Schulz, André UL; Schultchen, Dana; Vögele, Claus UL

in European Journal of Health Psychology (in press)

The brain and peripheral bodily organs continuously exchange information. Exemplary, interoception refers to the processing and perception of ascending information from the body to the brain. Stress ... [more ▼]

The brain and peripheral bodily organs continuously exchange information. Exemplary, interoception refers to the processing and perception of ascending information from the body to the brain. Stress responses involve a neurobehavioral cascade, which includes the activation of peripheral organs via neural and endocrine pathways and can thus be seen as an example for descending information on the brain-body axis. Hence, the interaction of interoception and stress represents bi-directional communication on the brain-body axis. The main hypothesis underlying this review is that the dysregulation of brain-body communication represents an important mechanism for the generation of physical symptoms in stress-related disorders. The aims of this review are, therefore, (1.) to summarize current knowledge on acute stress effects on different stages of interoceptive signal processing, (2.) to discuss possible patterns of abnormal brainbody communication (i.e., alterations in interoception and physiological stress axes activation) in mental disorders and chronic physical conditions, and (3.) to consider possible approaches to modify interoception. Due to the regulatory feedback loops underlying brain-body communication, the modification of interoceptive processes (ascending signals) may, in turn, affect physiological stress axes activity (descending signals), and, ultimately, also physical symptoms. [less ▲]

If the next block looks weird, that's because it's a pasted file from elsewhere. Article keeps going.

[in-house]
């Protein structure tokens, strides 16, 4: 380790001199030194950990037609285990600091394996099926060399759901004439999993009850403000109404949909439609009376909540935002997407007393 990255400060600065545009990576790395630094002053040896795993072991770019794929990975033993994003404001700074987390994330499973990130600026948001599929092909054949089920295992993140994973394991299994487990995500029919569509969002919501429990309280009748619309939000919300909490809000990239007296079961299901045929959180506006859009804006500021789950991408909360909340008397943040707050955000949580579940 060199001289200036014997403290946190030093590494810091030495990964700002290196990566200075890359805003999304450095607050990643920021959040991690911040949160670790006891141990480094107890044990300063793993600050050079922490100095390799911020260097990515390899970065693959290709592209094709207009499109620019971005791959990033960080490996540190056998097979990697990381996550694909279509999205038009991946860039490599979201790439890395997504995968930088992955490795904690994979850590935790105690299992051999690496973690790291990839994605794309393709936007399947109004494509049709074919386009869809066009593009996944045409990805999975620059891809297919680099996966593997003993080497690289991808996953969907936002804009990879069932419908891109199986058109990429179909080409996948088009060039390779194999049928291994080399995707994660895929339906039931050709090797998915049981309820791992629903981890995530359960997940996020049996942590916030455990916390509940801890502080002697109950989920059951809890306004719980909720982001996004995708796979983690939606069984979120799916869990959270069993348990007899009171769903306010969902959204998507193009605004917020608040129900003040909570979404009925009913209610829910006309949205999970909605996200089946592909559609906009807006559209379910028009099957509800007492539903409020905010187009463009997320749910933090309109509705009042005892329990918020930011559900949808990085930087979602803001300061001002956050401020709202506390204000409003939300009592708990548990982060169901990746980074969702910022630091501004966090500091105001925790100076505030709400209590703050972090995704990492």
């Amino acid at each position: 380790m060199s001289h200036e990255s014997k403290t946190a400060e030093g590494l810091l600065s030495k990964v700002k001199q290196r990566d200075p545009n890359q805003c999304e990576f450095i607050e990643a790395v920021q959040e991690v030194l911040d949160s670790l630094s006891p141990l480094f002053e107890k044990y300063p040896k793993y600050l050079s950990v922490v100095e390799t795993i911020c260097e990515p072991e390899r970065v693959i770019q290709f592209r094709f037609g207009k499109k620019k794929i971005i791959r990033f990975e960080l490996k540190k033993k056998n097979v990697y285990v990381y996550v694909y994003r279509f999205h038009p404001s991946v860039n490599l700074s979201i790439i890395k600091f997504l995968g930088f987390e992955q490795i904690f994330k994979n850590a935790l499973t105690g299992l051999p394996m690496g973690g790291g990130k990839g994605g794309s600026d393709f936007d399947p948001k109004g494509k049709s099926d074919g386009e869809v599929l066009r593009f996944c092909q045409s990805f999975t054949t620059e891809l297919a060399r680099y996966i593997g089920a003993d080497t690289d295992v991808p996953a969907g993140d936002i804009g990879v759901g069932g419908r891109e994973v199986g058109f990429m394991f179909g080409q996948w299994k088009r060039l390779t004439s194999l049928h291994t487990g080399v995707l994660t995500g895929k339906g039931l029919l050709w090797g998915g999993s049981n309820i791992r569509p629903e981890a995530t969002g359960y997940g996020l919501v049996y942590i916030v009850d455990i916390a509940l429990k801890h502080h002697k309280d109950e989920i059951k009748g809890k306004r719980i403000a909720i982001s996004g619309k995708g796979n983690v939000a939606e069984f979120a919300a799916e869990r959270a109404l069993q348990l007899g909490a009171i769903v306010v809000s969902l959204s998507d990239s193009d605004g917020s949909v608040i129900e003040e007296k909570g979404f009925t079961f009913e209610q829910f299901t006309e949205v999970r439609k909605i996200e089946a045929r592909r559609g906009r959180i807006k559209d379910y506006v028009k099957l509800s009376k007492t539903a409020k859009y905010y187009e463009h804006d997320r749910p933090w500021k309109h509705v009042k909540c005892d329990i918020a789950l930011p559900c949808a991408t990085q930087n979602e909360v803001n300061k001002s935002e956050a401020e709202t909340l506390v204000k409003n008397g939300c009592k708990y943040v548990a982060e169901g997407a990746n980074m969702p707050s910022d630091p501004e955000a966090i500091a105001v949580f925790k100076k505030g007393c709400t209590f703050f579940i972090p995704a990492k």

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See detailNous l'avions attendu pendant des mois